Laplace plane hâmon-e Laplace Fr.: plan de Laplace The plane normal to the axis about which the pole of a satellite's orbit → precesses. In his study of Jupiter's satellites, Laplace (1805) recognized that the combined effects of the solar tide and the planet's oblateness induced a "proper" inclination in satellite orbits with respect to Jupiter's equator. He remarked that this proper inclination increases with the distance to the planet, and defined an orbital plane (currently called Laplace plane) for circular orbits that lies between the orbital plane of the planet's motion around the Sun and its equator plane (Tremaine et al., 2009, AJ, 137, 3706). |
Laplace resonance bâzâvâyi-ye Laplace Fr.: résonance de Laplace An → orbital resonance that makes a 4:2:1 period ratio among three bodies in orbit. The → Galilean satellites → Io, → Europa, → Ganymede are in the Laplace resonance that keeps their orbits elliptical. This interaction prevents the orbits of the satellites from becoming perfectly circular (due to tidal interactions with Jupiter), and therefore permits → tidal heating of Io and Europa. For every four orbits of Io, Europa orbits twice and Ganymede orbits once. Io cannot keep one side exactly facing Jupiter and with the varying strengths of the tides because of its elliptical orbit, Io is stretched and twisted over short time periods. This commensurability was first pointed out by Pierre-Simon Laplace, → Laplace; → resonance. |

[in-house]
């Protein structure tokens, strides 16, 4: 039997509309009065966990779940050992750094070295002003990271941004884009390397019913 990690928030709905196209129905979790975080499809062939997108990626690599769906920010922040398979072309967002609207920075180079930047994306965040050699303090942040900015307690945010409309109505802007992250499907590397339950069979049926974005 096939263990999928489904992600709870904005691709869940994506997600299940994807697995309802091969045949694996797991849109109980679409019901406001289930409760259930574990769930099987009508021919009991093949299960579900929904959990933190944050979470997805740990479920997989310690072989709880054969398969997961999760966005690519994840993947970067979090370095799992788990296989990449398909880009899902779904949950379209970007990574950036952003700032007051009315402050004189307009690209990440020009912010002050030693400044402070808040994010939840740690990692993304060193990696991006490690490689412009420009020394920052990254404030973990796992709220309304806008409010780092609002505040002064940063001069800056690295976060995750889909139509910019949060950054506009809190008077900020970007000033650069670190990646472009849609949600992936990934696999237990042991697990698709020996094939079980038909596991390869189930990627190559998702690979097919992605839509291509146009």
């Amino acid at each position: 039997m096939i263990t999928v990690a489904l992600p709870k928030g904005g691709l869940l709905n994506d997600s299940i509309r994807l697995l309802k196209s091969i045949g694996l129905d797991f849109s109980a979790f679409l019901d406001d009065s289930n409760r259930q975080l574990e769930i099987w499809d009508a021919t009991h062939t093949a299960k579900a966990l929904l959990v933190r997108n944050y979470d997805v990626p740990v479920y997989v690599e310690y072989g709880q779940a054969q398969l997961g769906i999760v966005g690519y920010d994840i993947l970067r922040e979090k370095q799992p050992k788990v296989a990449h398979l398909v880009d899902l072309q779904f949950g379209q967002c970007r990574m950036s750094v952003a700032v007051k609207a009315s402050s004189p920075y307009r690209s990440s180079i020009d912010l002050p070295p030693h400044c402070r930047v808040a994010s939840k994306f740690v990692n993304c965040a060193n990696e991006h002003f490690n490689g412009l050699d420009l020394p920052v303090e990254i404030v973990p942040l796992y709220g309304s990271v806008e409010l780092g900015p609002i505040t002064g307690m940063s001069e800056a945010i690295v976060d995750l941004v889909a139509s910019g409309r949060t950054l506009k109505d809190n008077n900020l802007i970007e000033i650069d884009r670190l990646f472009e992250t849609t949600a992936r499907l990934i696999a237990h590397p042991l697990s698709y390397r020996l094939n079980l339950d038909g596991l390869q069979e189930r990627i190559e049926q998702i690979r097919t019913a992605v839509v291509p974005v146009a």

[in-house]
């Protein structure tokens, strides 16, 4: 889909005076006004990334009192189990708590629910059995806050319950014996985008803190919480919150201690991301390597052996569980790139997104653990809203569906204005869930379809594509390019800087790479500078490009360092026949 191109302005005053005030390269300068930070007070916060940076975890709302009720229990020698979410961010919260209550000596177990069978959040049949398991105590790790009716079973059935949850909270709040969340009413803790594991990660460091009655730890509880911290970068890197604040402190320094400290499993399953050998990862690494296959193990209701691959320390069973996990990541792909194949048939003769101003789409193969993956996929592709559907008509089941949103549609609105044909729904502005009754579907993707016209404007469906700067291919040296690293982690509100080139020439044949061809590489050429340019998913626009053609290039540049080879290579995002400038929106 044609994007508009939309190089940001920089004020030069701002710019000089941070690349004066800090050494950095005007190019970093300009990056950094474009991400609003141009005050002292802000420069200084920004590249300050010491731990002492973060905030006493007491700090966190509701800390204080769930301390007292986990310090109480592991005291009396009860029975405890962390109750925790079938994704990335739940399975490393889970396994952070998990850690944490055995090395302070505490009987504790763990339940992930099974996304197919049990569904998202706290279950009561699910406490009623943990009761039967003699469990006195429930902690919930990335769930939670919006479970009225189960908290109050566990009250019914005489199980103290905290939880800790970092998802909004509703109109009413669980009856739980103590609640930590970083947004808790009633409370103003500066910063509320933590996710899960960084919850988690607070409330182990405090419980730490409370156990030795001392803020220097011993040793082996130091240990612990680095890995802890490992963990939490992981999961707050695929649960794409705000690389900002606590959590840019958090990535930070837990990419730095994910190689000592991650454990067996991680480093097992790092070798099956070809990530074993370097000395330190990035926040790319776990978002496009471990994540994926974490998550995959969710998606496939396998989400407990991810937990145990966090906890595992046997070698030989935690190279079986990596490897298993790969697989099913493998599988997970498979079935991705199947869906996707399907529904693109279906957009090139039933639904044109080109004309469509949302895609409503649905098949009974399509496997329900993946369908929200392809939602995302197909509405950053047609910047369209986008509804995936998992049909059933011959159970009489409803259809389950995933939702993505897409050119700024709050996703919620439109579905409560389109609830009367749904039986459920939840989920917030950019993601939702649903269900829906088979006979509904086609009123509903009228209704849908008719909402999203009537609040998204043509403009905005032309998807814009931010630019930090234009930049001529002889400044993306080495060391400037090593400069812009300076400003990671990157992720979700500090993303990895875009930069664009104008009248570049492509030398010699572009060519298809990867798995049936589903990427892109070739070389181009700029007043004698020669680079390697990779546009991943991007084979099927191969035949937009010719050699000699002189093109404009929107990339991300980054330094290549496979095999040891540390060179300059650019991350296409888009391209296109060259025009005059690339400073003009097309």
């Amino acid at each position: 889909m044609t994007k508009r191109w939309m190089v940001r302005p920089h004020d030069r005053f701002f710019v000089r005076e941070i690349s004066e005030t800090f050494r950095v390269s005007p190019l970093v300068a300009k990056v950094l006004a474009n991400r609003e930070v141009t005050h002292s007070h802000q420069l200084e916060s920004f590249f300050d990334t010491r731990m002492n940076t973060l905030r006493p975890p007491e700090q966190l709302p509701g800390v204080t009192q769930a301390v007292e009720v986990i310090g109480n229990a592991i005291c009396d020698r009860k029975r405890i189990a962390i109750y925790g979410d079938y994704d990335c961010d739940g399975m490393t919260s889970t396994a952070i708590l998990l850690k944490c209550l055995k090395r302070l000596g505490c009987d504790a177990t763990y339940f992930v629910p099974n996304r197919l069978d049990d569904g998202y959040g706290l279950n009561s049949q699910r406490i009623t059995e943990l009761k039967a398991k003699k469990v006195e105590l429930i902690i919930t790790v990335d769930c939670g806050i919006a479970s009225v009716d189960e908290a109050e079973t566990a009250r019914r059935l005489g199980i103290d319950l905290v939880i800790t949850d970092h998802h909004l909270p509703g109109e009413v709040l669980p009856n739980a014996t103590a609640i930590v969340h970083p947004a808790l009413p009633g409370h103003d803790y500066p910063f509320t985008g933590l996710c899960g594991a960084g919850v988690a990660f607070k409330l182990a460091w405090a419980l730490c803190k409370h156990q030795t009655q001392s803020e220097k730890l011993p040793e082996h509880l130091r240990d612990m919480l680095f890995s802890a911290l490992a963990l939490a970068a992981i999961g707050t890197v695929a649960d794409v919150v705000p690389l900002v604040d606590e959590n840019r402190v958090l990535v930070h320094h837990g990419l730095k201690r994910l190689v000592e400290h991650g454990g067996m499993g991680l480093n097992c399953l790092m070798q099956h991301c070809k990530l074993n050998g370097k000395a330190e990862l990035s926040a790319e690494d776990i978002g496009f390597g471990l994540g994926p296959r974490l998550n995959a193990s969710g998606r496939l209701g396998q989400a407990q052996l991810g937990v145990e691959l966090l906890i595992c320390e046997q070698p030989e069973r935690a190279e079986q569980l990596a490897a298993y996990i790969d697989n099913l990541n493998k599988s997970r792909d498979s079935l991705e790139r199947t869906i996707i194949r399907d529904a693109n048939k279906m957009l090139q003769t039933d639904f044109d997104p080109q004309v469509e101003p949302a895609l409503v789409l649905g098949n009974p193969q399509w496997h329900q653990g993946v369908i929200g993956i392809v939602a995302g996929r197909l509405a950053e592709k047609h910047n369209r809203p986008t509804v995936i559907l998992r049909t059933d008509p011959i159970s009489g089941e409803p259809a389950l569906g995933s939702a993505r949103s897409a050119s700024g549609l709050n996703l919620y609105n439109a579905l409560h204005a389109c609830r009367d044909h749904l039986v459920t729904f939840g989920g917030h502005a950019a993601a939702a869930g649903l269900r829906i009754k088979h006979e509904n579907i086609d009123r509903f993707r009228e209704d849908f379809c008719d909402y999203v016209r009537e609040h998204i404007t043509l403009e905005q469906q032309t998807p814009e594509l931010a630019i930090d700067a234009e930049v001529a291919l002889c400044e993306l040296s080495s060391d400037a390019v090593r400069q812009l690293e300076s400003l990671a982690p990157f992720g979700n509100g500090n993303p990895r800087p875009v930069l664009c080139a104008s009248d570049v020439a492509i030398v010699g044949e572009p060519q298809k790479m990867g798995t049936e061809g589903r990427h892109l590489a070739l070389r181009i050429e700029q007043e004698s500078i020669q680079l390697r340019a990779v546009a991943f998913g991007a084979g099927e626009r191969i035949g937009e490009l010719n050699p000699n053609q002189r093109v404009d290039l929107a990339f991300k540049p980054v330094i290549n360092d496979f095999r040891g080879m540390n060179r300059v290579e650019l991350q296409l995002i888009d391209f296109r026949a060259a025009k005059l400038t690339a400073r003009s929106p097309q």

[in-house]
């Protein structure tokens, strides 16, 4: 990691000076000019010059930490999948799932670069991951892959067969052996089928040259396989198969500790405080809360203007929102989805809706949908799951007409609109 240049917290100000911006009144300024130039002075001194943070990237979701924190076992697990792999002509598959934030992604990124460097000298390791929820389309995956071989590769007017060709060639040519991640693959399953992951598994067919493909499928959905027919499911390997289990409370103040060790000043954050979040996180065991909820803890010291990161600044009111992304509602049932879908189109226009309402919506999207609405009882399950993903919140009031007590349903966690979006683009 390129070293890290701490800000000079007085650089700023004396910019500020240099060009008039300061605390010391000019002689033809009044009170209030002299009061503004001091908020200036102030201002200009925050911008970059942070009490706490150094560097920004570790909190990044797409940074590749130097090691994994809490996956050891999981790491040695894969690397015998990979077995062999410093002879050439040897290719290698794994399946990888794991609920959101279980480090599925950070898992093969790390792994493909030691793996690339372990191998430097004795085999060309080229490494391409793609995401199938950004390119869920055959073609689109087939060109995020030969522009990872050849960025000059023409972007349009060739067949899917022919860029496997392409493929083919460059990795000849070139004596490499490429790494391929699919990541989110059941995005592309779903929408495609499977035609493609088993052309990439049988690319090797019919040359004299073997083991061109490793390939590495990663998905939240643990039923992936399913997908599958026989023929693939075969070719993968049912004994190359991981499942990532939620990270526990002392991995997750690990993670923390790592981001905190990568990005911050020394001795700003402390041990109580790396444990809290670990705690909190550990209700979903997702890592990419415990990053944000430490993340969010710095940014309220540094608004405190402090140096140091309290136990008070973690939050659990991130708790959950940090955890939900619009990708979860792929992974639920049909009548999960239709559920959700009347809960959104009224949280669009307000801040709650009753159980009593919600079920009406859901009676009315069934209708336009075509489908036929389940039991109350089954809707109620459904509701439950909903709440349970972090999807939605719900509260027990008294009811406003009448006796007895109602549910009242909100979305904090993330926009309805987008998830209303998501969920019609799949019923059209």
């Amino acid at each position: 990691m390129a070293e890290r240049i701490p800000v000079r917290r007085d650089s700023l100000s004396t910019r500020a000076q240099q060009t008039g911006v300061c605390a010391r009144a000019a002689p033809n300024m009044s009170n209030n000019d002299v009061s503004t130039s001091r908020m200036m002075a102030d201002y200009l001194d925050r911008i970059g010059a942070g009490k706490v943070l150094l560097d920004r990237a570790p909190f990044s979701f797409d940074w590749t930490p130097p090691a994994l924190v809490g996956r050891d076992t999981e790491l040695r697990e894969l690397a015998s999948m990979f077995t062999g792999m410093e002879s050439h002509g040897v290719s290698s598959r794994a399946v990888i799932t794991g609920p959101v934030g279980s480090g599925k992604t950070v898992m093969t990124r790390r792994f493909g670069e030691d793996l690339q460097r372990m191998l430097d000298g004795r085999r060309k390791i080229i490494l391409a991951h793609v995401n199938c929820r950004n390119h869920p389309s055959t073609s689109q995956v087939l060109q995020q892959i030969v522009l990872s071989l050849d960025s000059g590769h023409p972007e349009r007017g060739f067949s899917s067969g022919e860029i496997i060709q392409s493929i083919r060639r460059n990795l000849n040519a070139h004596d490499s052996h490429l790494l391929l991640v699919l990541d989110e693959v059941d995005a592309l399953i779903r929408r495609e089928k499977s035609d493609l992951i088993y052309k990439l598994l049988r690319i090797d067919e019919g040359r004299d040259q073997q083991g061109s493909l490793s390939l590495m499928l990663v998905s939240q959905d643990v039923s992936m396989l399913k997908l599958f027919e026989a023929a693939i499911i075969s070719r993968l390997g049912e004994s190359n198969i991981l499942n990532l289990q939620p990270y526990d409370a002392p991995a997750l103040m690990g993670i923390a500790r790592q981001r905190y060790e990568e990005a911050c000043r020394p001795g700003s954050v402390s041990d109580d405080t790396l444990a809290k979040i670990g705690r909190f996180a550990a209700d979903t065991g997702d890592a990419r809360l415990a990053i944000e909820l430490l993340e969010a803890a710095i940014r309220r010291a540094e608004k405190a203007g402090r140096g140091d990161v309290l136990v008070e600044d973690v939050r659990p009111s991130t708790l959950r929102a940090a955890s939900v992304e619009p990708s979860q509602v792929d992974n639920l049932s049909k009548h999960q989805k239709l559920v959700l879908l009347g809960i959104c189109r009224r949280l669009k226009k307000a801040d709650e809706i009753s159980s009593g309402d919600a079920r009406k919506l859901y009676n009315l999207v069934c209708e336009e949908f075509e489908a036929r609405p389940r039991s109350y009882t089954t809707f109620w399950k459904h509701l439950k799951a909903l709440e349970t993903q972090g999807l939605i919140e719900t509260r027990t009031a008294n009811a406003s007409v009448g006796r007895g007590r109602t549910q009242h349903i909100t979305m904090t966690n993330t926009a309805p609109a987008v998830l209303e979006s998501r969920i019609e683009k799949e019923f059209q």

Laplace transform tarâdis-e Laplace (#) Fr.: transformée de Laplace An integral transform of a function obtained by multiplying the given function f(t) by e^{-pt}, where p is a new variable, and integrating with respect to t from t = 0 to t = ∞. |
Laplace's demon pari-ye Laplace Fr.: démon de Laplace An imaginary super-intelligent being who knows all the laws of nature and all the parameters describing the state of the Universe at a given moment can predict all subsequent events by virtue of using physical laws. In the introduction to his 1814 Essai philosophique sur les probabilités, Pierre-Simon Laplace puts forward this concept to uphold → determinism, namely the belief that the past completely determines the future. The relevance of this statement, however, has been called into question by quantum physics laws and the discovery of → chaotic systems. |
Laplace's equation hamugeš-e Laplace Fr.: équation de Laplace A → linear differential equation of the second order the solutions of which are important in many fields of science, mainly in electromagnetism, fluid dynamics, and is often used in astronomy. It is expressed by: ∂^{2}V/ ∂x^{2} + ∂^{2}V/ ∂y^{2} + ∂^{2}V/ ∂z^{2} = 0. Laplace's equation can more concisely expressed by: ∇^{2}V = 0. The function V may, for example, be the potential at any point in the electric field where there is no free charge. The general theory of solutions to Laplace's equation is known as potential theory. |